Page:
So I'm doodling along in my little airplane again, for a quick jaunt over to Martha's Vineyard.
Fifteen miles out, I radio the tower at Vineyard Haven to get landing clearance, and they curtly respond that my "request is denied--airport is presently IFR only", meaning they'll only allow instrument landings via their fancy-schmancy ILS system. I, however, am VFR at present.
Well, I'm too lazy to file an IFR flight plan fifteen miles from the destination airport, and it's only virtual ATC anyway, so I do what no real-life pilot should do if they value their airman certificate: I switch off the radio, fire up the GPS, and ride the sucker in without landing clearance, just for fun. Hey, the weather outside doesn't look that bad, and with the GPS and its approach path display, I can practically get her onto the ground on autopilot, right? Besides, I shelled out three quarters of a c-note for this game, and I'll land my freakin' airplane wherever and whenever I please. (Actually, most of the time I dutifully follow ATC instructions, and I never even request a different runway when they direct me to the least convenient one, where the approach pattern requires three loops around the airfield from my current position.)
I fly with real-world weather, updated every fifteen minutes, and it turns out that Martha's Vineyard is fogged in this evening like you would not believe. I follow the final approach indicator on the GPS screen, and let Robby the Robot take me down the glide slope in 500-foot increments. At 600 feet and a quarter mile out from the runway threshold, I still don't see any runway lights. Guess they weren't kidding when they said "airport is currently IFR." If it wasn't for my steam gauges and the GPS in front of me, I'd have no idea whether I'm even upside down or right side up.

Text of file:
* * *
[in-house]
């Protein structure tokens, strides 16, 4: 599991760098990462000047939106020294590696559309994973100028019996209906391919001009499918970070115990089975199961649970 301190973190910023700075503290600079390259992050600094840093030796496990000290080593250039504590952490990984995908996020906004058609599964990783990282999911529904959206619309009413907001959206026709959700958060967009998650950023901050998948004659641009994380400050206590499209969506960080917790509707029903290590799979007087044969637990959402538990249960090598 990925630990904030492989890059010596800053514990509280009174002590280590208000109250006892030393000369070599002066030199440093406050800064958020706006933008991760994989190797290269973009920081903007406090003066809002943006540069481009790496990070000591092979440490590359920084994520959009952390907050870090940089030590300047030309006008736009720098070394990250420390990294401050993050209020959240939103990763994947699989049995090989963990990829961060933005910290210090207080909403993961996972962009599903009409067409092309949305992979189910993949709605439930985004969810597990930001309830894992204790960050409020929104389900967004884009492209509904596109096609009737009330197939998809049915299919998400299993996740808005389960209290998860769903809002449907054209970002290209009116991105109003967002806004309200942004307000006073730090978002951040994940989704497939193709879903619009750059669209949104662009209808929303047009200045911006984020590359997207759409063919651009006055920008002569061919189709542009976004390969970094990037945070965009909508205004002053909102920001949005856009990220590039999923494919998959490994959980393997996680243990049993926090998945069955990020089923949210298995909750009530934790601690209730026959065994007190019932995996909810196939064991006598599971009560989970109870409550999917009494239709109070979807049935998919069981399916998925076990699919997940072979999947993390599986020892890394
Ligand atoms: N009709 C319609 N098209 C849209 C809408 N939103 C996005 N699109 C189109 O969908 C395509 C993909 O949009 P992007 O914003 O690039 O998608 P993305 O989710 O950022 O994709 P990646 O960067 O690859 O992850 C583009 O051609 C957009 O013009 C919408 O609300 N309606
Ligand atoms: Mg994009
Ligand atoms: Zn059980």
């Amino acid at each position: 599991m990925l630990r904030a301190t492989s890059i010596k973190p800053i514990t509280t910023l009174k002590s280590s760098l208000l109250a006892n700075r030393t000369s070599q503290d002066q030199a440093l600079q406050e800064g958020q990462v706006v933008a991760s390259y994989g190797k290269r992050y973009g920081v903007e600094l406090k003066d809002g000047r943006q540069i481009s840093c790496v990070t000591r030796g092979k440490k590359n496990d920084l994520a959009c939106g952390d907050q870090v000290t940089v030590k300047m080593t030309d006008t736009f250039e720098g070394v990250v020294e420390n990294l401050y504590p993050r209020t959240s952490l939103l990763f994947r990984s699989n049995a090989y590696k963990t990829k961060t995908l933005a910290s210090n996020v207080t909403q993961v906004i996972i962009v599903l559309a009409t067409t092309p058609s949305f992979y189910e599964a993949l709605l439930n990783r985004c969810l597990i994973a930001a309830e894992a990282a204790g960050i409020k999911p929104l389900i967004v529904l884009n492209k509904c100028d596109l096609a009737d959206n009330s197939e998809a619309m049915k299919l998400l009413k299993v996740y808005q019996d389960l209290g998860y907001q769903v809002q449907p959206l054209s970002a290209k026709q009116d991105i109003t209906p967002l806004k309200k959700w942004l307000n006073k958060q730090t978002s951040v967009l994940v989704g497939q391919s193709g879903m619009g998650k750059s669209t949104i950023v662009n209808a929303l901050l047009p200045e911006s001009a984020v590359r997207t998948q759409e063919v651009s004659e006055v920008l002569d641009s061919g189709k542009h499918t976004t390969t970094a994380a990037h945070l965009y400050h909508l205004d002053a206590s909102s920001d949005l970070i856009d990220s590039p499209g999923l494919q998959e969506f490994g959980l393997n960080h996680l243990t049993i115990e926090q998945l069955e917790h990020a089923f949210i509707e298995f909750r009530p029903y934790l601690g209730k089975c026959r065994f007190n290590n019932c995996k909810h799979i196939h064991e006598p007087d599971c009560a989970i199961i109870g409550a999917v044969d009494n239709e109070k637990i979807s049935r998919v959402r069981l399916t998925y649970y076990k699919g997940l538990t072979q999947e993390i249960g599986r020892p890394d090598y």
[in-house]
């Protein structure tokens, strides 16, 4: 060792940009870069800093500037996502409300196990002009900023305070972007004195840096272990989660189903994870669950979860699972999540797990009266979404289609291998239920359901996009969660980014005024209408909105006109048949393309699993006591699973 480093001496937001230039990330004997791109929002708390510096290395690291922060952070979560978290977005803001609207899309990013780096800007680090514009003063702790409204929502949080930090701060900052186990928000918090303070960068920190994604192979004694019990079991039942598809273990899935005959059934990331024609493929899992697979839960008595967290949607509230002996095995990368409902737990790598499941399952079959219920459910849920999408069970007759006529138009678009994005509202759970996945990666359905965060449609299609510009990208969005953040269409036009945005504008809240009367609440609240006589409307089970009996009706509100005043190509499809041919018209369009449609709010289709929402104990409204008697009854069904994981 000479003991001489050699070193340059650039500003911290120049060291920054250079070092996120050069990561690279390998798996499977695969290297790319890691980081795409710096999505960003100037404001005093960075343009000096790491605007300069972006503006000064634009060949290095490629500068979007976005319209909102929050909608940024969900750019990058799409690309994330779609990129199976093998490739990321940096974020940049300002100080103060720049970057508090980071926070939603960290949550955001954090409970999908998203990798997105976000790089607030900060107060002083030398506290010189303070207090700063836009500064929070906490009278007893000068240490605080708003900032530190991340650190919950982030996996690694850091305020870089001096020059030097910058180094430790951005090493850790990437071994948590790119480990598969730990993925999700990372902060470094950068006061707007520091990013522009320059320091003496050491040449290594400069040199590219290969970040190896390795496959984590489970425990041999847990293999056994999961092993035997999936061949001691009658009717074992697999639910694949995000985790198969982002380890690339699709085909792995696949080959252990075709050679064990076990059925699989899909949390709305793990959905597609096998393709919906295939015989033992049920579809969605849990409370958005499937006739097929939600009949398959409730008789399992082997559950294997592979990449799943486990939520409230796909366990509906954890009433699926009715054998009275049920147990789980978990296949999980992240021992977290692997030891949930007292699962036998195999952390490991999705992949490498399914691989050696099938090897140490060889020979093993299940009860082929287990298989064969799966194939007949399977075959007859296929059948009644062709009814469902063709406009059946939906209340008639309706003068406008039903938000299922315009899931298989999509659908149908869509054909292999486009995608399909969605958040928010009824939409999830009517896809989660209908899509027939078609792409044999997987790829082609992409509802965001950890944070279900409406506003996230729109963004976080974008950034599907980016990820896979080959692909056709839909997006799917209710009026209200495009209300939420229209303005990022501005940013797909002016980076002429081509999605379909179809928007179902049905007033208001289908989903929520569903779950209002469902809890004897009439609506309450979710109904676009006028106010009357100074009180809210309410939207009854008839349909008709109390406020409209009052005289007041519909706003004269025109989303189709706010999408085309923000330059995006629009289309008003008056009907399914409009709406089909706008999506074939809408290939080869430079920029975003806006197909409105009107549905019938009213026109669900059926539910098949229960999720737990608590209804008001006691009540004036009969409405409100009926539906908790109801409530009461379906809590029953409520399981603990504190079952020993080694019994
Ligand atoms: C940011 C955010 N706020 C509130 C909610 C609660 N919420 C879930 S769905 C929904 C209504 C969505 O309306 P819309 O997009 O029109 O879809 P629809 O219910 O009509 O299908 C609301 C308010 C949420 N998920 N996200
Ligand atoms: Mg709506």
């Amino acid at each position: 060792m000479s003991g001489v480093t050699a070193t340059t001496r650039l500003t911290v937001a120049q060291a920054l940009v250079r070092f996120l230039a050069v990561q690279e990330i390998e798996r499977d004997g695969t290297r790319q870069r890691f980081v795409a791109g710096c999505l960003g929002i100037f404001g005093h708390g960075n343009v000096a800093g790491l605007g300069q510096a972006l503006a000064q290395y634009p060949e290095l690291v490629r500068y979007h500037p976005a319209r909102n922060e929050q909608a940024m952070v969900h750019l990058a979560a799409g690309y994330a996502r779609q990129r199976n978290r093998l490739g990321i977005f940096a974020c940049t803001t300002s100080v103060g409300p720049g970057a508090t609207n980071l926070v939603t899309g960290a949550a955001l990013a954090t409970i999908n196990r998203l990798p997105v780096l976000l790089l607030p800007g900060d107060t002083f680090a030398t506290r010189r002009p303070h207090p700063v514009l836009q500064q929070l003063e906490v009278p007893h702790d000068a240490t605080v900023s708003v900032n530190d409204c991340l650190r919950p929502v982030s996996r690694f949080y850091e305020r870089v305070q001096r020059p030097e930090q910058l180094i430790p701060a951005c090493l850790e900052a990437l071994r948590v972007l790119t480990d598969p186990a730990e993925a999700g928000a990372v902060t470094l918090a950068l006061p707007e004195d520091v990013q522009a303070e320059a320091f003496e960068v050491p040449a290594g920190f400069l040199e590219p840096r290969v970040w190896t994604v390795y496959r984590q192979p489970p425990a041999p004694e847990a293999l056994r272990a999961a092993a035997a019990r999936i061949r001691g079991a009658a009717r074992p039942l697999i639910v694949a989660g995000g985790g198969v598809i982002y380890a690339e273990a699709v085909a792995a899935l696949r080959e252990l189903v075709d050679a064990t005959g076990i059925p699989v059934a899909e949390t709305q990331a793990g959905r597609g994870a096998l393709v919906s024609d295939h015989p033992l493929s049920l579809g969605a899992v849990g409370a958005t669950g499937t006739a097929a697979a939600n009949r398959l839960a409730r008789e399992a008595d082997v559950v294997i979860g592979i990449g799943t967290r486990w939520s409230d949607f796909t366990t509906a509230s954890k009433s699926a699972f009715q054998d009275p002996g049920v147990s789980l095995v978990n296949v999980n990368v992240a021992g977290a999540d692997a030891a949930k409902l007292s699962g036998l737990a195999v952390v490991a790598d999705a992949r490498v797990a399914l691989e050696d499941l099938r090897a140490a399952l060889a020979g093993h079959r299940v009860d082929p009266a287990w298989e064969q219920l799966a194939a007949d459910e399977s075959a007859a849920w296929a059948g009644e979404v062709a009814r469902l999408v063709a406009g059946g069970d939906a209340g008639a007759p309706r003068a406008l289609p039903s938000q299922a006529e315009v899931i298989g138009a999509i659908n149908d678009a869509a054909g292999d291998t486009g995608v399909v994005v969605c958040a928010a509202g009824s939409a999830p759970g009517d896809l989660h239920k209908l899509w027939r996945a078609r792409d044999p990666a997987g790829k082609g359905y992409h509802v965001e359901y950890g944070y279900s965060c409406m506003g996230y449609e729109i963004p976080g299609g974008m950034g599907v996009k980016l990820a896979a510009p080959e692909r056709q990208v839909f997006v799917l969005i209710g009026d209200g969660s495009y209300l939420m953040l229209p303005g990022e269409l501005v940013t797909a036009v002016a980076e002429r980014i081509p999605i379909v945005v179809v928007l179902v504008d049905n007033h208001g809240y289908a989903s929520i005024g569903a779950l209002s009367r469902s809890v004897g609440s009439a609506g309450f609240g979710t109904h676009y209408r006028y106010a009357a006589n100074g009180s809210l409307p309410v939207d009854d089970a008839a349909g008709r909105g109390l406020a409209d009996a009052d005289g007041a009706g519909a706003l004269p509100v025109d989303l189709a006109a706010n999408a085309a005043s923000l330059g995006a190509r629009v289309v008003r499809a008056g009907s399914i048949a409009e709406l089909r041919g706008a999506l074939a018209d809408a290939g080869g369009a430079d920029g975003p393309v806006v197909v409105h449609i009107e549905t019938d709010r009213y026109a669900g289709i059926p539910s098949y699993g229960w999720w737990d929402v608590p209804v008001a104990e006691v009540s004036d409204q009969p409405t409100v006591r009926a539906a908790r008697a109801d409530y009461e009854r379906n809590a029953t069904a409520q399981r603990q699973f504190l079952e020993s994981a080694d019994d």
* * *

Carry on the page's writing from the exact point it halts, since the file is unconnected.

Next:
I miss the runway completely, of course. I'm overflying it at 500 feet AGL and 80 knots airspeed, and I don't see so much as a flicker of runway lights until I've already passed the threshold on the far side of the runway, and momentarily catch a glimpse of the runway lighting in the right rear window. The fog is so thick that I never see so much as a bulb of the ALS, even as I pass over it at 500 feet.
Quick 360 to re-acquire the runway....ah, there it is, the lights barely visible even at 300 feet AGL. I drop full flaps, bank fifteen degrees to the left to line up with the runway, and nudge her down. By the time the rubber meets the asphalt, I'm already halfway down the runway, but luckily I am flying a Maule Orion, which can stop on a dollar bill and leave room for fifty cents of change. The taildragger sets down the rear wheel at fifty knots, I hit the brakes, and a hundred feet later, I'm stopped.
Now, I'll grant that the adrenaline factor would have been about a hundred times worse in a real airplane with my real hide at stake, but it was an educational experience nonetheless. Tamara says that she can't understand the appeal of a simulator that lets you fly from A to B without engaging something with machine guns or AA missiles along the way, but flying a little general aviation bird at night and in instrument meteorological conditions can be every bit as exciting as blotting virtual MiGs out of the sky.
Yeah, my hobbies are capital-N nerdy. You take care of two kids all day long, and there's not much energy or money left for dirt bike racing or Cowboy Action Shooting. At least digital avgas is cheap, and engine overhauls on a virtual airframe are totally affordable.